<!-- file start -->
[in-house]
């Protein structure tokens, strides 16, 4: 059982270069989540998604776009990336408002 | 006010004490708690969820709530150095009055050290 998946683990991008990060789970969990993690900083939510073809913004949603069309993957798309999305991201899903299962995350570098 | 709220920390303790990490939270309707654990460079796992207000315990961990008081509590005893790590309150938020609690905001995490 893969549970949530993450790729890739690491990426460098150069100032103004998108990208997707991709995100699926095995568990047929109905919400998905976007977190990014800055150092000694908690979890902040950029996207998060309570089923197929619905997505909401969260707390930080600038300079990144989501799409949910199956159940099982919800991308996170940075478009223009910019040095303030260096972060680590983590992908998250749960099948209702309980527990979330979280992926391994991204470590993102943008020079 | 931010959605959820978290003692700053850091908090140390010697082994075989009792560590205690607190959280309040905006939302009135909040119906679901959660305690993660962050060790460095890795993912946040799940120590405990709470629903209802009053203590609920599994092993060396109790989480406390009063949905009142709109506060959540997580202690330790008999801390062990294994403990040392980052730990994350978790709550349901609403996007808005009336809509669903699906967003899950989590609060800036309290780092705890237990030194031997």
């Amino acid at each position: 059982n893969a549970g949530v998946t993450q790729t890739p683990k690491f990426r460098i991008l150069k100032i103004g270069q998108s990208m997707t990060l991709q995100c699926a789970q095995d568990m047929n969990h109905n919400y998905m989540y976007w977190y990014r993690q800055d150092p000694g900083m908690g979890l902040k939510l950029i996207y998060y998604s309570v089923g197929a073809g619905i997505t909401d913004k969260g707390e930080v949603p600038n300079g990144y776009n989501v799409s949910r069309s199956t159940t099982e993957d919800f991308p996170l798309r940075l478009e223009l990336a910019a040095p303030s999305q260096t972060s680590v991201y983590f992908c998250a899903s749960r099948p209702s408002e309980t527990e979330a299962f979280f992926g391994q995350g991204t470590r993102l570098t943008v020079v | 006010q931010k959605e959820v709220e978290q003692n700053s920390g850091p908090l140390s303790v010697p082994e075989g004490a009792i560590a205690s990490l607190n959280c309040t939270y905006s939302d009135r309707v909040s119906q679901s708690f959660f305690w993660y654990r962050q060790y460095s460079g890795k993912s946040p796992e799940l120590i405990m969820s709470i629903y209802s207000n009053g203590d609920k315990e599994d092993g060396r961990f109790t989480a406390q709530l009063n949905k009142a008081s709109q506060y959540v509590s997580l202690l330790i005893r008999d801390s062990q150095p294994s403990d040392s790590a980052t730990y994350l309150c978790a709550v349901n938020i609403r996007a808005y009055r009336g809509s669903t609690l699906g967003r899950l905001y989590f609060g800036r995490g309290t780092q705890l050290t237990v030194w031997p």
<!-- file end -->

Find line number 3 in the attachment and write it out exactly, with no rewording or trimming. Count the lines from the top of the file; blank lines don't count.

């Amino acid at each position: 059982n893969a549970g949530v998946t993450q790729t890739p683990k690491f990426r460098i991008l150069k100032i103004g270069q998108s990208m997707t990060l991709q995100c699926a789970q095995d568990m047929n969990h109905n919400y998905m989540y976007w977190y990014r993690q800055d150092p000694g900083m908690g979890l902040k939510l950029i996207y998060y998604s309570v089923g197929a073809g619905i997505t909401d913004k969260g707390e930080v949603p600038n300079g990144y776009n989501v799409s949910r069309s199956t159940t099982e993957d919800f991308p996170l798309r940075l478009e223009l990336a910019a040095p303030s999305q260096t972060s680590v991201y983590f992908c998250a899903s749960r099948p209702s408002e309980t527990e979330a299962f979280f992926g391994q995350g991204t470590r993102l570098t943008v020079v | 006010q931010k959605e959820v709220e978290q003692n700053s920390g850091p908090l140390s303790v010697p082994e075989g004490a009792i560590a205690s990490l607190n959280c309040t939270y905006s939302d009135r309707v909040s119906q679901s708690f959660f305690w993660y654990r962050q060790y460095s460079g890795k993912s946040p796992e799940l120590i405990m969820s709470i629903y209802s207000n009053g203590d609920k315990e599994d092993g060396r961990f109790t989480a406390q709530l009063n949905k009142a008081s709109q506060y959540v509590s997580l202690l330790i005893r008999d801390s062990q150095p294994s403990d040392s790590a980052t730990y994350l309150c978790a709550v349901n938020i609403r996007a808005y009055r009336g809509s669903t609690l699906g967003r899950l905001y989590f609060g800036r995490g309290t780092q705890l050290t237990v030194w031997p």